A motorist nearly ended up being involved in a crash on a busy road after a loan company used a remote ‘kill switch’ to shut the car off – because a loan repayment had been missed.
A Starter Interrupt Device (SID) was used while T. Candice Smith was driving down a three-lane interstate in Las Vegas with a passenger, causing the steering wheel to lock and then the engine to shut off completely.
The 31-year-old and her passenger were unharmed, but had to physically push the vehicle out of the way of oncoming traffic to prevent other motorists from crashing.
“I felt like even though I made my payments and was never late under my contract, these people could do whatever they wanted and there was nothing I could do to stop them. It was very scary,” she told the Mirror newspaper.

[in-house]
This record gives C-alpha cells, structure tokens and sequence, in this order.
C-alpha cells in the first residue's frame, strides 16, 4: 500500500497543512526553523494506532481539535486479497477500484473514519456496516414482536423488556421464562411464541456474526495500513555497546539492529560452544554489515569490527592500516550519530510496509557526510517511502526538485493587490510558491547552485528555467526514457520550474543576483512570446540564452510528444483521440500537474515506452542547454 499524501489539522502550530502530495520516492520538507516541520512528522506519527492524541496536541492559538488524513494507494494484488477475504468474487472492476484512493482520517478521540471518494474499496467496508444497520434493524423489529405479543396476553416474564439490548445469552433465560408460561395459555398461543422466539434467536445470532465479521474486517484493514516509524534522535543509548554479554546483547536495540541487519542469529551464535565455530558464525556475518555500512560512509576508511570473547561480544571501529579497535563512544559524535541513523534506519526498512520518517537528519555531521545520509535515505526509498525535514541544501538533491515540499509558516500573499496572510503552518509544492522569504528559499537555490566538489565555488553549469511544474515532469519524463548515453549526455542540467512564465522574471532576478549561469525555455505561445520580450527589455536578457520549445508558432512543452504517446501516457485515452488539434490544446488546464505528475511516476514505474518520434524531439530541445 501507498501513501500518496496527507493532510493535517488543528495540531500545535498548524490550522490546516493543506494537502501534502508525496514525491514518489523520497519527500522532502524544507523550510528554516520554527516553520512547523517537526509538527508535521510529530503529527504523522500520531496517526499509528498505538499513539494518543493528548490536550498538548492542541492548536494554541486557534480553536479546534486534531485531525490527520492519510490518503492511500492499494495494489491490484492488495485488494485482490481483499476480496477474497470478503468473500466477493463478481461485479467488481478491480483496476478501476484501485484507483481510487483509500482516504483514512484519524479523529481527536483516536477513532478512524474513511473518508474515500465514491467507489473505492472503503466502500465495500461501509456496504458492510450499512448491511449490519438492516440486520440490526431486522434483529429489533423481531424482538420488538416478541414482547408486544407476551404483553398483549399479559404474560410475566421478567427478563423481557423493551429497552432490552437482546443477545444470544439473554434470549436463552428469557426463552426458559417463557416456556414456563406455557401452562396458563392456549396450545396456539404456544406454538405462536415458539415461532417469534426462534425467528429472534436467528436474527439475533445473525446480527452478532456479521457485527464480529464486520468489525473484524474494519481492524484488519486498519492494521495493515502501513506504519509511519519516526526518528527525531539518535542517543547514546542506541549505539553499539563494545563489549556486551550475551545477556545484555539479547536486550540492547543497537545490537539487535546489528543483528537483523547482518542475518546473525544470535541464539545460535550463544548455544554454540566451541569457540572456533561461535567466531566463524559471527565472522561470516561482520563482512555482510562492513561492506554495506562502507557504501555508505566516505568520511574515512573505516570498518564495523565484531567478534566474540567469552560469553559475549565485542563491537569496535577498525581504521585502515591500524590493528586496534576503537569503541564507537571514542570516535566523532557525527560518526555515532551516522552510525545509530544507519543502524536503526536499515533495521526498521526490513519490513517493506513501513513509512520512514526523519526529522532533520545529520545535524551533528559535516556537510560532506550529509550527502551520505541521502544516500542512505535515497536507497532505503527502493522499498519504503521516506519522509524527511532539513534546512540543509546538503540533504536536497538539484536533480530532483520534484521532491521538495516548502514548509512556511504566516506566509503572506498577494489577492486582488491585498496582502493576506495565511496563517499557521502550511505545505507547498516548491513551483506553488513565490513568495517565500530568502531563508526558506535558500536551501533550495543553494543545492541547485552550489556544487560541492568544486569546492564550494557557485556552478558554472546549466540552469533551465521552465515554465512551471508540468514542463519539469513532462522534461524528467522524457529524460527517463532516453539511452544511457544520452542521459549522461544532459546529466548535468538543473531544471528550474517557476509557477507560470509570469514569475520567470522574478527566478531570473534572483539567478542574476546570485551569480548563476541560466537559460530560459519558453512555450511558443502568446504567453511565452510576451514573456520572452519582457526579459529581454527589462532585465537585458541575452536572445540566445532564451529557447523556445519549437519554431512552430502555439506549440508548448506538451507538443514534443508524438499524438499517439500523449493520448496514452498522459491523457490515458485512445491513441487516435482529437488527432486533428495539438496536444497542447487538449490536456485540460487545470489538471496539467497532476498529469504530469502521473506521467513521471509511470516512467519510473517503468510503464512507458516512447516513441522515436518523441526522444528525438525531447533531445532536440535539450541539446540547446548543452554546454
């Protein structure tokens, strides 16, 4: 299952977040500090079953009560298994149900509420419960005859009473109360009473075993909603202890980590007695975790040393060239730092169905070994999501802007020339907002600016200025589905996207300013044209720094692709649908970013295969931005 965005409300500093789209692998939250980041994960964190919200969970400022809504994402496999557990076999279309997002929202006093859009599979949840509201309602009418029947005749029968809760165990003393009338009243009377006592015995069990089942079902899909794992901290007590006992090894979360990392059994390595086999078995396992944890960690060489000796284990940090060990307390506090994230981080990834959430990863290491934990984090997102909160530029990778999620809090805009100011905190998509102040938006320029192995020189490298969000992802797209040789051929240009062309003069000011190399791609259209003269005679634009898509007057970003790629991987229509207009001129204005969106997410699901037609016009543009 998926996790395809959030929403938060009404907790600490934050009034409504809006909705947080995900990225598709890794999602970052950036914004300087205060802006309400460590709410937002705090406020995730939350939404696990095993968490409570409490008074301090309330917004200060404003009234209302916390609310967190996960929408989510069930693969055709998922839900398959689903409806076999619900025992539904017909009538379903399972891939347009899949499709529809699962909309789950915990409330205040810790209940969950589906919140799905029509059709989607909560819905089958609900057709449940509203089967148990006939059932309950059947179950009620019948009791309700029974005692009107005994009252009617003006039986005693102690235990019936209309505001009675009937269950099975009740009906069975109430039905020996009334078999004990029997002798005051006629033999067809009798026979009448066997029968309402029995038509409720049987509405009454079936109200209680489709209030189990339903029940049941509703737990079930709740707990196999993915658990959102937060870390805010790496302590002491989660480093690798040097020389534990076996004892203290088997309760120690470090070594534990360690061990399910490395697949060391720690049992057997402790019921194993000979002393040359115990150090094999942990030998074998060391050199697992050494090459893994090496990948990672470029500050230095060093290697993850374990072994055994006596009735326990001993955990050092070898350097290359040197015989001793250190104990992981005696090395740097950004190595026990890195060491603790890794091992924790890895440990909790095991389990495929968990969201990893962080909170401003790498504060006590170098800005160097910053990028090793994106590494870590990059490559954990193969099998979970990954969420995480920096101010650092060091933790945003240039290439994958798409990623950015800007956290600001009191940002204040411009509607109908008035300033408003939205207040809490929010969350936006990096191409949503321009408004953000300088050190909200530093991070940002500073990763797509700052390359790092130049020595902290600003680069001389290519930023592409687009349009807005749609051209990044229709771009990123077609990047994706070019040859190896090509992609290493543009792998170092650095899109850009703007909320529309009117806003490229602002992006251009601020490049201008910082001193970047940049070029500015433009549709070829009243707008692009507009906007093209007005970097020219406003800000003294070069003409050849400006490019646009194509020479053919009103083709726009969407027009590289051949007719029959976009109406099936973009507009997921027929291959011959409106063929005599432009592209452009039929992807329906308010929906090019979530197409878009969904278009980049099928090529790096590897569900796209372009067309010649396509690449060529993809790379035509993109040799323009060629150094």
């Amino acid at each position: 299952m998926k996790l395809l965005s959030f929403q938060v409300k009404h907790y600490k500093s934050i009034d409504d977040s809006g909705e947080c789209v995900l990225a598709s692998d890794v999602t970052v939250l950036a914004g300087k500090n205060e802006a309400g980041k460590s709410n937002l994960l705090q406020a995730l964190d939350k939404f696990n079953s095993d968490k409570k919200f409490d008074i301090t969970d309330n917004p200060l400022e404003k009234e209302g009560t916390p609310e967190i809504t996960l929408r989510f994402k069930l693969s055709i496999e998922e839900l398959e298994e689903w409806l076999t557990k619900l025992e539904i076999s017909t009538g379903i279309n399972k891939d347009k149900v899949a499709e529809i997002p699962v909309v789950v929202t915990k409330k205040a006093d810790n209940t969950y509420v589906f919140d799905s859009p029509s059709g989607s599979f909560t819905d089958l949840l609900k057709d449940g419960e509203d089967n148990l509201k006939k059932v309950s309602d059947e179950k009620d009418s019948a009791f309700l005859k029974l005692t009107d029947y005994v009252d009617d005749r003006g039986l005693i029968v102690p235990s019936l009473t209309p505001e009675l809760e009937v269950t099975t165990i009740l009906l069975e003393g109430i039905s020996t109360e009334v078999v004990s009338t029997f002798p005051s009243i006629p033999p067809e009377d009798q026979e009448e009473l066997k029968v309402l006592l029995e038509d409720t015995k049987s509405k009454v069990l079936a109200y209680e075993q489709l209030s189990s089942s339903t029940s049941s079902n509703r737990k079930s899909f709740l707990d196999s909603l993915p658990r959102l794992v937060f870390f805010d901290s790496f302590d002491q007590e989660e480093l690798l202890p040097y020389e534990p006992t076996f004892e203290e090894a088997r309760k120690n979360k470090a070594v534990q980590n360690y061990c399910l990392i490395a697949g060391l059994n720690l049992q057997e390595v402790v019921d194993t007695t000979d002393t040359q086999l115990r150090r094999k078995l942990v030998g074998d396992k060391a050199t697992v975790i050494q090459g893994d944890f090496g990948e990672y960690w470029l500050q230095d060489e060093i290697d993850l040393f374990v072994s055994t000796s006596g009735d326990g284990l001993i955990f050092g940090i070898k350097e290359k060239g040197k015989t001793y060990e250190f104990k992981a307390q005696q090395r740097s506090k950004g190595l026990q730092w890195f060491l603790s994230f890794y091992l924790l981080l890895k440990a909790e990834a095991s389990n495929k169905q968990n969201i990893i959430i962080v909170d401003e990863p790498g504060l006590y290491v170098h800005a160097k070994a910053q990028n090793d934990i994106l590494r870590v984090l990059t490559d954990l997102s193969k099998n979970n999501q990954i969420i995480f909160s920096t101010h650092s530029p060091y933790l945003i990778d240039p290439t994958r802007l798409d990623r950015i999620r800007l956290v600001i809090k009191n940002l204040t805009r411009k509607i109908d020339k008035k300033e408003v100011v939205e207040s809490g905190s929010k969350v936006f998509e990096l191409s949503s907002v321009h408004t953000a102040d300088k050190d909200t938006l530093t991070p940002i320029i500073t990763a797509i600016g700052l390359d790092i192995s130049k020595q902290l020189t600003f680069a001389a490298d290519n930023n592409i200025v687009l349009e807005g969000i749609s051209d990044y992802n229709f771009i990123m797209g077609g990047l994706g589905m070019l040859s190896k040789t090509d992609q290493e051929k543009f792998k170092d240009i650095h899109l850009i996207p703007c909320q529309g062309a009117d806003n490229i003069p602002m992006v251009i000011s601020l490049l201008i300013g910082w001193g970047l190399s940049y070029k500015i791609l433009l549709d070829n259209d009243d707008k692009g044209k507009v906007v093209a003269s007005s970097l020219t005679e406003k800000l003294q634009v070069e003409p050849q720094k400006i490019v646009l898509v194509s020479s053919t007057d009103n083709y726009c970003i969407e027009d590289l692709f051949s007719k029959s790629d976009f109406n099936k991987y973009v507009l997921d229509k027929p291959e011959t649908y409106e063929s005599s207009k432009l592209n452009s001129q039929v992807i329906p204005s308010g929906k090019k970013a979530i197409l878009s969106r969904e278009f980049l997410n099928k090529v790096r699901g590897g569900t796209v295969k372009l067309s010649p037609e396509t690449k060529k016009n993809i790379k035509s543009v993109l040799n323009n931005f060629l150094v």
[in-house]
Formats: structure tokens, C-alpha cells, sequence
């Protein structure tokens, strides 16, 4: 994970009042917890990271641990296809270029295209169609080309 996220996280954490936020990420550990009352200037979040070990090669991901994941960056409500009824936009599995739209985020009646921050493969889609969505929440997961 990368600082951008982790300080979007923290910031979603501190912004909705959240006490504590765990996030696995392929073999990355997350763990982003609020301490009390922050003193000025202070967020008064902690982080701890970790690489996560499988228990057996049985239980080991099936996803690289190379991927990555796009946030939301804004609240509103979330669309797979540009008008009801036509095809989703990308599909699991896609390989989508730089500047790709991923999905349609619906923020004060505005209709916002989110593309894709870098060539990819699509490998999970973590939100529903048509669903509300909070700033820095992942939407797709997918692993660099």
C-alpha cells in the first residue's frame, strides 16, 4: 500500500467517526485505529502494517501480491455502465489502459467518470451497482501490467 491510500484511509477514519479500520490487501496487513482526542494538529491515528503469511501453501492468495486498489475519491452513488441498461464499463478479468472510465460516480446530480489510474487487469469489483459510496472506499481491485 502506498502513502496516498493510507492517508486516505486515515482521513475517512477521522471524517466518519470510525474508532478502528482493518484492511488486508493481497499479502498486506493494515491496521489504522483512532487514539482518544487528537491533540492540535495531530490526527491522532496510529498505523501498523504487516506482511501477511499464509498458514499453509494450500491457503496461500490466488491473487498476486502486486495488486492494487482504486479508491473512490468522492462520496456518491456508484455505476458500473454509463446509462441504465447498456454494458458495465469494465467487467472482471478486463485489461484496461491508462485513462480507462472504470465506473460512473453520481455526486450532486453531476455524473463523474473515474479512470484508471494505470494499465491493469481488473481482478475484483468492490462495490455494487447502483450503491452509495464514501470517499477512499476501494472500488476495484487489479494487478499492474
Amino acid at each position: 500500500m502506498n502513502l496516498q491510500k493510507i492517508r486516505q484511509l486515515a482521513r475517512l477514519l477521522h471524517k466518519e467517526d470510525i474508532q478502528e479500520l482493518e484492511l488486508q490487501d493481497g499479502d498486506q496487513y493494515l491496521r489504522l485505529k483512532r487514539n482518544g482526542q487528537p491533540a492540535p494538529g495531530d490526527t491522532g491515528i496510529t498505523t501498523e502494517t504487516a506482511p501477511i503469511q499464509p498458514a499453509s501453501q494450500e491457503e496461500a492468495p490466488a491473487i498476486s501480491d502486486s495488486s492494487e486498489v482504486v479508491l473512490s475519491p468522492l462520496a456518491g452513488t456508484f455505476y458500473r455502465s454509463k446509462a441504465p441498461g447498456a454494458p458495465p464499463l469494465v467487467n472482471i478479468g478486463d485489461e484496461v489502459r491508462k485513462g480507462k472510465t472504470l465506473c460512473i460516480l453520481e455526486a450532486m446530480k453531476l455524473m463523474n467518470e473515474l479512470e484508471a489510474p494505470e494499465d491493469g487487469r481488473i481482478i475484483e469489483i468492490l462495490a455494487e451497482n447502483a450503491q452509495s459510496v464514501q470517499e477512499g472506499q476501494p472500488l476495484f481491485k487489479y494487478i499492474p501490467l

SIDs, which are fitted to more than two million vehicles in the US, are commonly used to allow US borrowers with poor credit ratings access to loans. They prevent a motorist from starting the engine until a missed payment has been made.
Manufacturer of SIDs say they are not designed to shut down a moving vehicle. Smith has since testified in a trial in a bid to try and get the dangerous practice banned.
“We want to help [borrowers] get on their feet but sometimes it does require a very consistent reminder and in some cases the disablement of the start of their vehicle if they haven’t made their payment on time,” David Sailors of SID manufacturer Lender Systems told the New York Times.